Quilt Show Etiquette

Quilting etiquette, is there is such a thing.  Yes, there most certainly is.  Whether you are vending, or attending, there are do’s and don’t’s to being a part of the quilting show world.  And although some of the “appropriate” behavior should be obvious, you would be amazed how many neglect to engage in the “Quilt Sh0w Etiquette”.

There are few major rules of Quilting Show Etiquette I’d like to share.

#1 Whether you are meandering the quilting venue or in a quilter’s booth, please be mindful that there are other people around you.

Like it, love it, or hate it.  If you don’t have anything nice to say, don’t say it until you are securely locked in your car or hotel room.  It’s so frustrating listening to an individual rip apart a quilter’s project, a piece that has taken them much time and effort to create.  Remember, you never know who is standing right next to you and no one wants to overhear unkind words regarding anyone’s work.

#2 No Touchy

That’s right, unless you own the design it don’t assume it’s okay to feel the fabric,  or pull the quilt towards you in order to obtain a closer view.  That delicious chocolate bar you ate a few minutes ago might have a few tiny specs of sweet treats left on your fingers which will, according to  Murphy’s Law, find its way on that quilter’s prized project!  Or that Starbucks Mocha Latte Grande that you are slowly slurping while viewing the vendor’s quilting, again according to Murphy’s Law, will dribble onto the lightest portion of the prized quilt.  All a big:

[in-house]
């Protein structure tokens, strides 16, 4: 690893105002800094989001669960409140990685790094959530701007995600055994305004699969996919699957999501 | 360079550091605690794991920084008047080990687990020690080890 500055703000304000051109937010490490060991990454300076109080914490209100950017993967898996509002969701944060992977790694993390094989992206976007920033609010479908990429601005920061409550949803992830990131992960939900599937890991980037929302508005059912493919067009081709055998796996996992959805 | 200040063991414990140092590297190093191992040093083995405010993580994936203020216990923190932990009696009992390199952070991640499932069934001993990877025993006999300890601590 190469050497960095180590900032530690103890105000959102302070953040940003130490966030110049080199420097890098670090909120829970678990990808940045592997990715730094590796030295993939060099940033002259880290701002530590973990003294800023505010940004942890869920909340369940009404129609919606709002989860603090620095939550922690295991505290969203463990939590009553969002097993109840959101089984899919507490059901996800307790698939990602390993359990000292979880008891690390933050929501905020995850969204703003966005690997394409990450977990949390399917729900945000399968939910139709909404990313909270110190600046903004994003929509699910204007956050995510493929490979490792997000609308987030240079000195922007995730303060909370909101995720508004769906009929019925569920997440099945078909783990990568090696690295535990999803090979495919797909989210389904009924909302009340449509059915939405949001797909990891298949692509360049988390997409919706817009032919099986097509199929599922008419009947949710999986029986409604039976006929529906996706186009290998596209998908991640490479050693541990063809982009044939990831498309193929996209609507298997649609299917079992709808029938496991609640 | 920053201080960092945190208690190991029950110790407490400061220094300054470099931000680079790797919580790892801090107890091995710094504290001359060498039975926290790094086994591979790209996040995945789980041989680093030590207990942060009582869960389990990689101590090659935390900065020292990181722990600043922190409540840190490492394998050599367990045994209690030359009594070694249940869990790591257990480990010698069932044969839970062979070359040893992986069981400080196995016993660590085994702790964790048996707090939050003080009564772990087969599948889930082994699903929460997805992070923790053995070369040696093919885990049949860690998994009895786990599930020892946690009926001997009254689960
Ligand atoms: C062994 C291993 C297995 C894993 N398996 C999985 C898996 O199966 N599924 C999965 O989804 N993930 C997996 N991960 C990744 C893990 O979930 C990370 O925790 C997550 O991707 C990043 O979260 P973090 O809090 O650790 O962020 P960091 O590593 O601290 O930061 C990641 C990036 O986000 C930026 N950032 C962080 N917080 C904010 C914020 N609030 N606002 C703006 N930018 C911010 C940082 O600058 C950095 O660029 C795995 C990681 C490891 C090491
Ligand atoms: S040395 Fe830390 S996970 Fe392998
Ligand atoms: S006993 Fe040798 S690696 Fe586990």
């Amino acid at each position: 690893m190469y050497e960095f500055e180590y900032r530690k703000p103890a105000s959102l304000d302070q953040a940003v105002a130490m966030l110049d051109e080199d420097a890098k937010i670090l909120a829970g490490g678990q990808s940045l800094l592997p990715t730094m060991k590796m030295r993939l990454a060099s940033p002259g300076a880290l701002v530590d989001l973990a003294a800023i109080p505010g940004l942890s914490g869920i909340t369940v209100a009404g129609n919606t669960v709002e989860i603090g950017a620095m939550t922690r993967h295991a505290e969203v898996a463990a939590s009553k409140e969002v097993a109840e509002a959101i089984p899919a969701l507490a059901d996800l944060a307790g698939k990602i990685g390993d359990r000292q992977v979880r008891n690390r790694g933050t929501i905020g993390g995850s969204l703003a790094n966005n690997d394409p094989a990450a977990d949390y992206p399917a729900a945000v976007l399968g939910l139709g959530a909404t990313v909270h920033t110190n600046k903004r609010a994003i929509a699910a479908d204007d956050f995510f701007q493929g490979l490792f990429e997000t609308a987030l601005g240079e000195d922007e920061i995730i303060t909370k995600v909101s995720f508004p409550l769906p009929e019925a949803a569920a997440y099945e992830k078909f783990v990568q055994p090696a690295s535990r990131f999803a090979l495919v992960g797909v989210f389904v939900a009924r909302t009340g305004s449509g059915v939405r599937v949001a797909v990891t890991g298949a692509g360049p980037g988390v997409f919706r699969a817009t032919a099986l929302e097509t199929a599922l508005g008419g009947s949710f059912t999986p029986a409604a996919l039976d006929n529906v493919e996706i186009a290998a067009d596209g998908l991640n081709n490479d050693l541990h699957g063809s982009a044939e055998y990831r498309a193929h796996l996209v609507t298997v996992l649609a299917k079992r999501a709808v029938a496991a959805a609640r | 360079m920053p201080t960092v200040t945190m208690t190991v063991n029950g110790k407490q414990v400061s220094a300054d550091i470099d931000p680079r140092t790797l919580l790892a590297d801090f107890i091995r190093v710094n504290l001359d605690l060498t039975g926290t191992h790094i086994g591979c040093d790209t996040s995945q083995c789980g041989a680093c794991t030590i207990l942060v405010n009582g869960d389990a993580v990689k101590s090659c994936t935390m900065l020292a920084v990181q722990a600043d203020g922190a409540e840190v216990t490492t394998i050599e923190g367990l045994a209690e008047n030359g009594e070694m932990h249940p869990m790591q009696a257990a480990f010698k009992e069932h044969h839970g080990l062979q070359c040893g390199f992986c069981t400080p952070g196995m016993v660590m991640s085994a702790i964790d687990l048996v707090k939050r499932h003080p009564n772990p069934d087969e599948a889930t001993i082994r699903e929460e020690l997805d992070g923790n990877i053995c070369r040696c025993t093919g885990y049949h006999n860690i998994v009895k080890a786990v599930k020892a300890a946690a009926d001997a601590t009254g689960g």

Keep in mind that the owner is most likely standing within mental slapping distance!

#3 Conversing with the vendor.   The opportunity to speak with the owner of the booth is exciting. But again, please be mindful of others waiting to talk, or ask the vendor a question.

I love assisting guests with questions whether it’s regarding which ruler to use, insight on which classes to select, or simply exchanging quilting experiences.  That being said, I am very conscientious of other visitors who are taking the time to stop at my booth.  I encourage everyone to meet the designers they love (trust me, we want to meet you too!),  but I kindly suggest that you take note of others standing nearby who also may need a minute or two of the owners time.

What is you’re top Quilting Show Etiquette rule?